A lovely single malt in the style of a Speyside Scotch, the Yamazaki 12 starts out light and fruity up front with the scent of apples and honey, transitioning into deeper malt flavor and a hint of barrel spices appear on tasting. With a light mouthfeel and finish fading from sweetness to spice, it's devastatingly drinkable at 86 proof—a perfect entry point into the world of Japanese whisky, and the cheapest entry point at around $40 a bottle.

The Yamazaki 18 is also available at a more pricey $135 or so, as well as a limited-release expression of the Yamazaki 1984 (largely sold out even at a MSRP of $600). They are both exceptional whiskies, so if you're looking to take the next step in your journey, these are the bottles for you.

Suntory Hakushu Single Malt 12

Further north, Suntory's Hakushu distillery is located outside Hokuto in the Yamanashi prefecture. Nestled in Japan's Southern Alps, it's one of the highest single malt distilleries in the world, though its nickname is "the forest distillery." A lightly peated whisky, the Hakushu 12 smells similar to the Yamazaki—sweet and fruity—but the delicate smoke adds a very lively contrast. On tasting, citrus and ginger start to emerge with a bit of pepper and heat. Once again, the mouthfeel is luscious but light, and the finish lingers briefly with a touch of dry smoke. It's incredibly fresh and crisp for a peated whisky. Hakushu 12 is 86 proof and listing at around $55 a bottle.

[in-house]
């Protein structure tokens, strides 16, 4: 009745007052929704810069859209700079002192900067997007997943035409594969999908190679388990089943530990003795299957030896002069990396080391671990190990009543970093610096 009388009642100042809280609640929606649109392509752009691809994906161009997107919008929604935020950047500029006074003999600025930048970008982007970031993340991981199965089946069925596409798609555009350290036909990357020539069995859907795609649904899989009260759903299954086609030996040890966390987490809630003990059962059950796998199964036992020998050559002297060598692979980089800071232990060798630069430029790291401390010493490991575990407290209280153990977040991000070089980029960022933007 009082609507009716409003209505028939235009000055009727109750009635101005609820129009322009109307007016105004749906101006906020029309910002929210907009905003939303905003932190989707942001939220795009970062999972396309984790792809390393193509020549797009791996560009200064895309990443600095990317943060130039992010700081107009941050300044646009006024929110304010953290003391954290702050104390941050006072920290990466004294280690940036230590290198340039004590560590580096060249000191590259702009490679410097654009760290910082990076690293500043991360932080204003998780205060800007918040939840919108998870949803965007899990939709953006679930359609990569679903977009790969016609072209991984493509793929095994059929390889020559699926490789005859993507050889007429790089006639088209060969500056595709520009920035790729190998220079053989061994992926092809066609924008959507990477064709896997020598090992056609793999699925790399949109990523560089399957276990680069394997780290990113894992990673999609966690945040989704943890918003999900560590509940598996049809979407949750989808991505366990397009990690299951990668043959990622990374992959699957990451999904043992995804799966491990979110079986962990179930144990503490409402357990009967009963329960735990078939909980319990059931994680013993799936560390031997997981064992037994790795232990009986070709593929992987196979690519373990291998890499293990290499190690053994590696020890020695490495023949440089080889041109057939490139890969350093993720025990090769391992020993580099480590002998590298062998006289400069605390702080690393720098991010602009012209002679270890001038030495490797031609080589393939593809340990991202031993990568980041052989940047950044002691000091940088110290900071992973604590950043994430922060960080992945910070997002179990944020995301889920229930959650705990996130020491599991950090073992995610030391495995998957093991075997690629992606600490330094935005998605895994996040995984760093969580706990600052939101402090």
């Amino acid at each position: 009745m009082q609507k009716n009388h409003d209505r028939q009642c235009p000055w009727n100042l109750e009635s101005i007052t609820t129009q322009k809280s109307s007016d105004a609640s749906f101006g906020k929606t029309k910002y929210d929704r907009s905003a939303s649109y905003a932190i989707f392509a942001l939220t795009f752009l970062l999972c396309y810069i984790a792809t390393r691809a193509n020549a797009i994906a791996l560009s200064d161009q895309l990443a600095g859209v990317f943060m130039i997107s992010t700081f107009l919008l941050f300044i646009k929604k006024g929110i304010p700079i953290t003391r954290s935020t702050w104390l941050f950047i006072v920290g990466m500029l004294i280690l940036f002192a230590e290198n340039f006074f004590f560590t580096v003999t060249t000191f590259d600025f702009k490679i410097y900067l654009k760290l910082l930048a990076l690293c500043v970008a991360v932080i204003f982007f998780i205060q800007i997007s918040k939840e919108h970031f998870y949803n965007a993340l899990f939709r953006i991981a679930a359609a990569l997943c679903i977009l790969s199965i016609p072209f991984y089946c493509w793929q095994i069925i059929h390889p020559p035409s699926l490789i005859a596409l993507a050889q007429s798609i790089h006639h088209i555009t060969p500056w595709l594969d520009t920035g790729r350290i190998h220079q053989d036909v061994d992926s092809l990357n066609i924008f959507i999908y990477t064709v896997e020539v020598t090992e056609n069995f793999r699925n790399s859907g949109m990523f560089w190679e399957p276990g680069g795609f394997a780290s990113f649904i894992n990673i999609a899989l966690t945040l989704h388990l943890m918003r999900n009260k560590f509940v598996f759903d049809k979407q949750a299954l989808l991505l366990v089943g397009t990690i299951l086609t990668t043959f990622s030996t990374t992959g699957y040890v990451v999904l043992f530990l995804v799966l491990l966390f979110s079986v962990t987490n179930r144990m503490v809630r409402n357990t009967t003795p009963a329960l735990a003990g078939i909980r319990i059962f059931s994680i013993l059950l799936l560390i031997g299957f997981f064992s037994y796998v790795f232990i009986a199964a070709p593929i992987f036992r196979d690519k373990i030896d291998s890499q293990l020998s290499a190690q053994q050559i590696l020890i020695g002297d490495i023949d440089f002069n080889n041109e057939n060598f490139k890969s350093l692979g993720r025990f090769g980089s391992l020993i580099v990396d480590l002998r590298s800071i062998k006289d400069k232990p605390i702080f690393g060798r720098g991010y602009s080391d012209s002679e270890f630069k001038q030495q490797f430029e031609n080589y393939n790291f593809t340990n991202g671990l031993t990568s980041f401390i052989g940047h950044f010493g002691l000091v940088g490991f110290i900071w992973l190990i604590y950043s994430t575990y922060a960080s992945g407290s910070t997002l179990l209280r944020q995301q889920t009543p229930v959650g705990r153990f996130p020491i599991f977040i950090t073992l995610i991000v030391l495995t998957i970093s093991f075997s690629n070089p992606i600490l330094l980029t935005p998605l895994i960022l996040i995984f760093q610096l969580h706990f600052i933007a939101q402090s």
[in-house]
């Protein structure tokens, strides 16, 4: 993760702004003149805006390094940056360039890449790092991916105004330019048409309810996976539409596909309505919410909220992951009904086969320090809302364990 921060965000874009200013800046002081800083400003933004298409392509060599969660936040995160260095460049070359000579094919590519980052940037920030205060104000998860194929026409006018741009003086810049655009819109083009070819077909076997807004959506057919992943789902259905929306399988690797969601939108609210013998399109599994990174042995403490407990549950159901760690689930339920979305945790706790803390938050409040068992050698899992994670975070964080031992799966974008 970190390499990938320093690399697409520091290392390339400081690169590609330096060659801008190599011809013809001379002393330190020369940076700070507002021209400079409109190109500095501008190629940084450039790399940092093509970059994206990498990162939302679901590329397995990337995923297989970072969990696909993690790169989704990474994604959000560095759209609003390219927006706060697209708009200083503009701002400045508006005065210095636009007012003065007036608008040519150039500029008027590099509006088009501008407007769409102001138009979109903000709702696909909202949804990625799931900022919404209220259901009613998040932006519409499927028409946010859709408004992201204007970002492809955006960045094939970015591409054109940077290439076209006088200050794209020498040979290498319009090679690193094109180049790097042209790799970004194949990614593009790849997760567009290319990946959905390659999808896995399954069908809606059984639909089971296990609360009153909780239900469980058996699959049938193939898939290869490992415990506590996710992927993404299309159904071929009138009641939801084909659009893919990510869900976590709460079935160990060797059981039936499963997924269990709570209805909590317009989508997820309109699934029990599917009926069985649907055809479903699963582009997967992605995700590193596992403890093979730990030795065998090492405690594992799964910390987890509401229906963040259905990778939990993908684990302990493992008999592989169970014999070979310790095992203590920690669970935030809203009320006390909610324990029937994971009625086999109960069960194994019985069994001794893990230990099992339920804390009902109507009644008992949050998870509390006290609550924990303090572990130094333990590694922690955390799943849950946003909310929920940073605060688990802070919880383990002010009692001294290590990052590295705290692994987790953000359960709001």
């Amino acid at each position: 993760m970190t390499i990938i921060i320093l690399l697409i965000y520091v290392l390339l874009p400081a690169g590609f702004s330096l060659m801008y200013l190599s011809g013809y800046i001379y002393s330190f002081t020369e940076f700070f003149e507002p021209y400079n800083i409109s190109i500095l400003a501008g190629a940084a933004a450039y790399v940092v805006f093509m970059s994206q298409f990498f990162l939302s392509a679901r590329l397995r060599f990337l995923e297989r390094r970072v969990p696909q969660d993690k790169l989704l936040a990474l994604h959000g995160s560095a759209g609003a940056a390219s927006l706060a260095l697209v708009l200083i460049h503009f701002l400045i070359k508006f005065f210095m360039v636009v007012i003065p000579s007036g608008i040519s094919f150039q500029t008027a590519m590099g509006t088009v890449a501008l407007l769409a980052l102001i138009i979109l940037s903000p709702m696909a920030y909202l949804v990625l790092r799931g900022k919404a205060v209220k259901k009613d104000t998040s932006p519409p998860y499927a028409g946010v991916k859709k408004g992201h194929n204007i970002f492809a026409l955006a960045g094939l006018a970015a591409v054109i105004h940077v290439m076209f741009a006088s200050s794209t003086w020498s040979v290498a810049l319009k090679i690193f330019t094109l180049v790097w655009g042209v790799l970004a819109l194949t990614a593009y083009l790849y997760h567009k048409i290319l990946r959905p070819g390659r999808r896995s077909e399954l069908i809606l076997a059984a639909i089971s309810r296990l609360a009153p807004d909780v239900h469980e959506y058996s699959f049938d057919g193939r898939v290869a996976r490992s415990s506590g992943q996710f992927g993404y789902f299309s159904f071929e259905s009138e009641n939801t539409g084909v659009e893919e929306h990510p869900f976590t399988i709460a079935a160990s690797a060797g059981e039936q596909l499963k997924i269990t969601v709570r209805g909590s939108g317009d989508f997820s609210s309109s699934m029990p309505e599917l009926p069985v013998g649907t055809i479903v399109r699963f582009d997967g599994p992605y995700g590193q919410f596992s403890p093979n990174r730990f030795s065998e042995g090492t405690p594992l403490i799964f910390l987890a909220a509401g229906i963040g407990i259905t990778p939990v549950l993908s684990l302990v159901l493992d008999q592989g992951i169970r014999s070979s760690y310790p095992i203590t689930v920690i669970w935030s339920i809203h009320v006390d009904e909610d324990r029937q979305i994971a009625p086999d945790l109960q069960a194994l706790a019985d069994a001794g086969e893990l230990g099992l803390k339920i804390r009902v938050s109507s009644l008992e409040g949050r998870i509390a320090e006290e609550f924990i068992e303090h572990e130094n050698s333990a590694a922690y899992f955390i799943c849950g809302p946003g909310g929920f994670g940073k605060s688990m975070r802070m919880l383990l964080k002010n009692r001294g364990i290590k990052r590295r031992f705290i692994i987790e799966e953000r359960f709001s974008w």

Suntory Hibiki 12

A blended whisky made from malt and grain whiskies from Suntory's distilleries aged in a range of barrels (including plum wine barrels) the 12 year expression is the sweetest of the Suntory whiskies. Honeyed and floral, with desert flavors of vanilla, clove, and almond, it's rounded out by a substantial grain presence and enough wood to keep the sweetness in balance. The Hibiki 12 is 86 proof and lists around $60 a bottle. (Bonus: Bill Murray is selling the Hibiki 17 in Lost in Translation, but the bottle has the same appearance, so you can play the part at home!)

Nikka Taketsuru Pure Malt 12

Nikka's blended whisky offering to the US is not a blend of grain and malt whiskies, like the Hibiki, bur rather a blend of only malt whiskies (hence 'pure malt'). Drawing on stocks from the Yoichi and Miyagijyo distilleries, it's fruity and round. Apples, barley, and sweet grain transition to honey and wood spices, with just a trace of smokiness to pull it all together. With a heftier body than the Hibiki, it's a more muscular blend without sacrificing balance. A wonderful pure malt that stands on its own at 80 proof, it's priced at $70 a bottle.

Nikka Yoichi Single Malt 15

The Yoichi distillery is on the island of Hokkaido, the northernmost of Japans four major islands. Situated on a coastal perch that's partially surrounded by mountains, it's Nikka's oldest distillery. The Yoichi 15 is Nikka's marquee offering stateside, and it's the boldest whisky of the day. Sweet, nutty, and sherried on the nose, the malt transforms on tasting. Evolving very dramatically from a mild oakiness to intense spices and ginger to mild sweetness, it finishes with all of the flavors commingling and drifting off on a wisp of smoke. Full bodied and rich, it's a journey in a glass. The Yoichi 15 is bottled at 90 proof and lists for $130 a bottle.

Have you tried any of these (or other) Japanese whiskies? What's your favorite?

Whisky samples were provided for review consideration.